Helen didn’t realise this until too late. When she won the family visit reward challenge, and was allowed a visit with her husband, he warned her about playing the game for herself. She reassured him that she was in a good spot because she trusted Brian. She knew that she and Brian were the hardest workers out there, and so they would go to the end together. The trouble was, Helen was so caught up in her own plan, and her own strategies, that she didn’t take notice of her ally. She didn’t see that Brian had no intention whatsoever to take her to the end. His plan was always to take the weakest players to the end.
Monica found herself in a similar dilemma this week when she was betrayed by Kimmi. To her, it was perfectly reasonable to be thinking of a women’s alliance. After all, Monica is a perceptive player, and we know that there is something of a men’s alliance out there, waiting to reform (Jeremy, Joe, Savage, Keith and Tasha). She must have noticed the strong men aligning together at the beginning of the game, and known that as a woman without a strong track record in challenges, she was going to be in trouble. I think her idea for an all-women alliance was sound. Monica is exactly the sort of player that Jeremy doesn’t want to keep in the game. He wants as many shields as possible when the merge comes, and Monica isn’t going to shield anyone. She’s a Sandra sort of player- the type who thrive when the merge comes, sliding under the radar while all the big threats eliminate each other. Monica was in trouble and was wise to be thinking about the long term.
Where Monica went wrong was in misreading Kimmi. I really do think that Kimmi hasn’t fundamentally changed since Australia. Yes, this week she played aggressively, but her aims were very much aligned with old-school philosophy. She went after someone whom she didn’t like, and who was threatening the loyalty of the tribe. If she had been using a new-school mentality, she should have considered what Monica was saying. She should have been thinking, as Monica was, about the end game. But in the end, Kimmi made what came across to me as an intensely personal move. She voted Monica out not for strategic purposes, but simply because she no longer wanted her around. If Monica had seen the signs of Kimmi’s dislike, and not confided in her, Monica’s fate in the game could have been very different.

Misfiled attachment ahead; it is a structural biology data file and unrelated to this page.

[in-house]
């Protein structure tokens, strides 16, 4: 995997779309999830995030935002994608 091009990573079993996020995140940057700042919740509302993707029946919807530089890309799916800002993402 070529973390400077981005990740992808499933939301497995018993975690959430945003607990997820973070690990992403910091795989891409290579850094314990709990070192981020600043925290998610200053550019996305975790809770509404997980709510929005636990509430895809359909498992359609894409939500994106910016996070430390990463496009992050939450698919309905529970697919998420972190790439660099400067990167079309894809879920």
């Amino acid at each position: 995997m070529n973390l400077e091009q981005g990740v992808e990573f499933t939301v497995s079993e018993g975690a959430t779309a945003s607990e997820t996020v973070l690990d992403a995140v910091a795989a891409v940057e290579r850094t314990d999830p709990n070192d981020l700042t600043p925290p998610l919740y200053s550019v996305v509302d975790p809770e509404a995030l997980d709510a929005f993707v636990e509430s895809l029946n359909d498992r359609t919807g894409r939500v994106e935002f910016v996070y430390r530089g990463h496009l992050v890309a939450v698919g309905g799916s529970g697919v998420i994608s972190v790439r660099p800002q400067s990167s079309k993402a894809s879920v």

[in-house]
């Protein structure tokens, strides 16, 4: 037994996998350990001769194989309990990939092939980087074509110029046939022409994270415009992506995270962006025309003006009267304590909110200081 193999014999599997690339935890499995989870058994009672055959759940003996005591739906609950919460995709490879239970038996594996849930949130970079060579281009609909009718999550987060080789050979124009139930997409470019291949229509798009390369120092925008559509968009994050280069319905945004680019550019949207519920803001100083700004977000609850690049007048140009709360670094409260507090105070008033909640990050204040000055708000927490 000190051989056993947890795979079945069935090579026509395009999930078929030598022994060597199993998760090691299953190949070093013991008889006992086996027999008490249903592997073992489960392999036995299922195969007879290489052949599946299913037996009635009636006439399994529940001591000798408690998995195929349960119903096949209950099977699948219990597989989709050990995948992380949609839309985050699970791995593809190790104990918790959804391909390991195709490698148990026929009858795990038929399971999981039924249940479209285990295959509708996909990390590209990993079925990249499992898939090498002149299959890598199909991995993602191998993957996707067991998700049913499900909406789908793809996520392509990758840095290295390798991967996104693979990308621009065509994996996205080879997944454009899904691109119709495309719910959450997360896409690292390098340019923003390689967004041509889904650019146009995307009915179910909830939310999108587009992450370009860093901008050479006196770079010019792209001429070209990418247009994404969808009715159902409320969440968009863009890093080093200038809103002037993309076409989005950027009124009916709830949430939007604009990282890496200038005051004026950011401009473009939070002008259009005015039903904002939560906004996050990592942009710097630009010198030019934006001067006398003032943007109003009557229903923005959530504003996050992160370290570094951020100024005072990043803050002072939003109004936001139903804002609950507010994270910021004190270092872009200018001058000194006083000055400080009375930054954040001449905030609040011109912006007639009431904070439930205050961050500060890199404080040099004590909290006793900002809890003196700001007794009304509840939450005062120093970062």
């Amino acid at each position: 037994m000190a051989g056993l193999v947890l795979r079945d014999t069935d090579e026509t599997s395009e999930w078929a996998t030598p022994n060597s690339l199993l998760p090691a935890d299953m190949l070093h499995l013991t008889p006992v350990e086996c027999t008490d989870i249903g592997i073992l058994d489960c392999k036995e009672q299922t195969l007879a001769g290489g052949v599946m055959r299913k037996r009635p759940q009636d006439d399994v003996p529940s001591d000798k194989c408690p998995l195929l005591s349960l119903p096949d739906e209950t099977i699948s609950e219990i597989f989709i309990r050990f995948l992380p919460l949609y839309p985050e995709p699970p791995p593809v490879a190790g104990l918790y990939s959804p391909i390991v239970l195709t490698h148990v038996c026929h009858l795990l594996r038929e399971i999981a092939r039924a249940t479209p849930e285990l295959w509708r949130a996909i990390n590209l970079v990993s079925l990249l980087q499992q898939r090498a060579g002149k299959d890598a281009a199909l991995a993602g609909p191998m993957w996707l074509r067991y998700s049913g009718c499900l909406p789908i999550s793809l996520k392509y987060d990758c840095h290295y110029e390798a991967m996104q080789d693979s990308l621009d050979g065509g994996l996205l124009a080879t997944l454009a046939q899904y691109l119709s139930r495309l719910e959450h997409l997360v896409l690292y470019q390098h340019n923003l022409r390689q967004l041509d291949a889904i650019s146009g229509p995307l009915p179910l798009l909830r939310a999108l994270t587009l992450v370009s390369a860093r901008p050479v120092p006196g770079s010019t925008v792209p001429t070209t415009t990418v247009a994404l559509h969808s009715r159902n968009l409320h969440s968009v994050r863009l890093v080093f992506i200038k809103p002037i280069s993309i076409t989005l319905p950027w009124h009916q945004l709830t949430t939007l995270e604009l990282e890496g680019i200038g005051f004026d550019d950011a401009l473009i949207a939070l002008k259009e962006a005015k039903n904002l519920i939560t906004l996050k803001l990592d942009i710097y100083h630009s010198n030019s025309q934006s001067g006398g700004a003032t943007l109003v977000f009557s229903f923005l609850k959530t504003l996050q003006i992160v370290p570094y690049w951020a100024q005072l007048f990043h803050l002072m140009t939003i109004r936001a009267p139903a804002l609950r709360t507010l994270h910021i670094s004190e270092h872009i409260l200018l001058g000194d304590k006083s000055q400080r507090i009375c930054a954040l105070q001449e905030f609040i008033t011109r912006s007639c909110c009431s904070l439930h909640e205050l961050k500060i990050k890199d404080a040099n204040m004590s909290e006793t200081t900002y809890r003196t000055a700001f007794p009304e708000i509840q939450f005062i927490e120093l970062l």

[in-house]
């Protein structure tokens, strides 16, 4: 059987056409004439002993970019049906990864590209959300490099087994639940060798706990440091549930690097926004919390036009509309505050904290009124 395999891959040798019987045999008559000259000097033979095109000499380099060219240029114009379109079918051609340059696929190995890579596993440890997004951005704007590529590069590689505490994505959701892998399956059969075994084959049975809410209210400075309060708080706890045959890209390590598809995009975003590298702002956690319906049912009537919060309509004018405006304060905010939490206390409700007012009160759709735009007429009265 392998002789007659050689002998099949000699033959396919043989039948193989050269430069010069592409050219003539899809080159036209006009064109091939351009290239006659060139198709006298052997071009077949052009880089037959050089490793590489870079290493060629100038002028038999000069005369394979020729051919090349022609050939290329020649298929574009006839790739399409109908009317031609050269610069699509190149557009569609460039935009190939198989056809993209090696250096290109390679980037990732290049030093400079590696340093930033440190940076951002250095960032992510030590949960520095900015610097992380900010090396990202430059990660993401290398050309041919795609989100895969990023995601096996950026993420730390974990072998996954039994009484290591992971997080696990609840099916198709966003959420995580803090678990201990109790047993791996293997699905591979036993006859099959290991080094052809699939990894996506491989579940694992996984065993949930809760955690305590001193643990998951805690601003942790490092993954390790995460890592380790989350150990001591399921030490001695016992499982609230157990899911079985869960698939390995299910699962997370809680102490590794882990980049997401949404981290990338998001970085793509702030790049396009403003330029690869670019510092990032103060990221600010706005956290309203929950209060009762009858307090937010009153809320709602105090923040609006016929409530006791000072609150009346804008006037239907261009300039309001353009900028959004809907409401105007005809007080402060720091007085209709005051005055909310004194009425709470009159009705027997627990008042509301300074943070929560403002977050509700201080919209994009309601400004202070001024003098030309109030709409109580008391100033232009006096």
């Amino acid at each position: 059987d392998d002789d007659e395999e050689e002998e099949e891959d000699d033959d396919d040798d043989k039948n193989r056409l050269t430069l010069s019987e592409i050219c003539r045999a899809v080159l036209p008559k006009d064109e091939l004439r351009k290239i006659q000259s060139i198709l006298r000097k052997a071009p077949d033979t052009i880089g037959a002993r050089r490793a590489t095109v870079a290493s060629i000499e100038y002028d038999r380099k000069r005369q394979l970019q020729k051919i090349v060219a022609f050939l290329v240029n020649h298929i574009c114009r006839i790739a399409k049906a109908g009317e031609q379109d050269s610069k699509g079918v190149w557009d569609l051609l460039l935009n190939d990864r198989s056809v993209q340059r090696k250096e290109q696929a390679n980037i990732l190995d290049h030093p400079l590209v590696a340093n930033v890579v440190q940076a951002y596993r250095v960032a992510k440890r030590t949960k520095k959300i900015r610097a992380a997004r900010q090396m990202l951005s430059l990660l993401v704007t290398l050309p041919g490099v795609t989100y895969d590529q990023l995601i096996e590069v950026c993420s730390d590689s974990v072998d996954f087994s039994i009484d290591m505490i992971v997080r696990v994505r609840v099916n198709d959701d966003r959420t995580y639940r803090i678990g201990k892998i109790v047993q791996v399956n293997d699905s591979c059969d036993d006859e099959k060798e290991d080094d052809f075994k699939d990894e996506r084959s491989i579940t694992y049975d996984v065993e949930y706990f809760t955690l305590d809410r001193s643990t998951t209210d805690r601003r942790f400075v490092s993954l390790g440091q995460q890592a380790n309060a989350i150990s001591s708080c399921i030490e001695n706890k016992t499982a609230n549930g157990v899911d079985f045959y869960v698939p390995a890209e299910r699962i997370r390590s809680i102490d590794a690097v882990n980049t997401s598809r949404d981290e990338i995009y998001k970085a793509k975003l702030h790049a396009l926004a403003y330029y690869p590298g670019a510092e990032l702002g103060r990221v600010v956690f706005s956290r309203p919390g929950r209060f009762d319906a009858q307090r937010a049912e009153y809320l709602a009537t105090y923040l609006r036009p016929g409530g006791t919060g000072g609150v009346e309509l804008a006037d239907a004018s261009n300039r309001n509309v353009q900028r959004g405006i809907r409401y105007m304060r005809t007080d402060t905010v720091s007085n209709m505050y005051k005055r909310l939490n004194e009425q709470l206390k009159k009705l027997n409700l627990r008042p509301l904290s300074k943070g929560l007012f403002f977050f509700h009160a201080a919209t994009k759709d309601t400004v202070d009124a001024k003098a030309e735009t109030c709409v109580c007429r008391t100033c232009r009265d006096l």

We only got one scene to show us why Kimmi didn’t like Monica, and it was the scene where they went clamming. Kimmi wanted to take lots of clams; Monica wanted to keep them in the ocean. It seems a pretty innocuous reason to dislike someone. From the things that Kimmi was saying, I’m guessing that there were many scenes just like that one. Many little arguments that added up in Kimmi’s head. She said: “I really need to practice my patience a little bit more because Monica is wearing my patience very thin”. I would guess that Monica had been wearing on Kimmi’s patience for a while. But either Kimmi is so good at hiding her true emotions, or Monica just never thought to notice. It never occurred to her that she could lose Kimmi, and so she never saw the distaste on Kimmi’s face.
As I watched that scene, I was reminded of last season, Survivor: Worlds Apart where Shirin and Carolyn Rivera were talking together. Carolyn had such an obvious sneer on her face, but Shirin never noticed. She took Carolyn’s loyalty for granted. Or season 29, Survivor: San Juan Del Sur, when Natalie Anderson listened to Jon Misch talk, plotting to blindside him while he obliviously chatted to her about wine. In Survivor, it is so important to know what your allies are thinking. So many times over Survivor history, players have been blindsided because they simply took their friendships for granted.
Helen felt like she and Brian were best friends. She believed that they saw the game the same way. She was never going to betray him, and she couldn’t imagine him ever betraying her. She failed to notice the bonds he had formed with the other players. And in the end, it cost her the game. Having a partner in Survivor can be a wonderful thing. If you can find someone that you can really trust, that you can bounce ideas off of, someone that you can count on to vote with you, you’ve found a valuable thing. But you need to be absolutely certain in that person. Helen was wrong when she thought that she could completely trust Brian. And Monica was wrong when she thought she could absolutely trust Kimmi.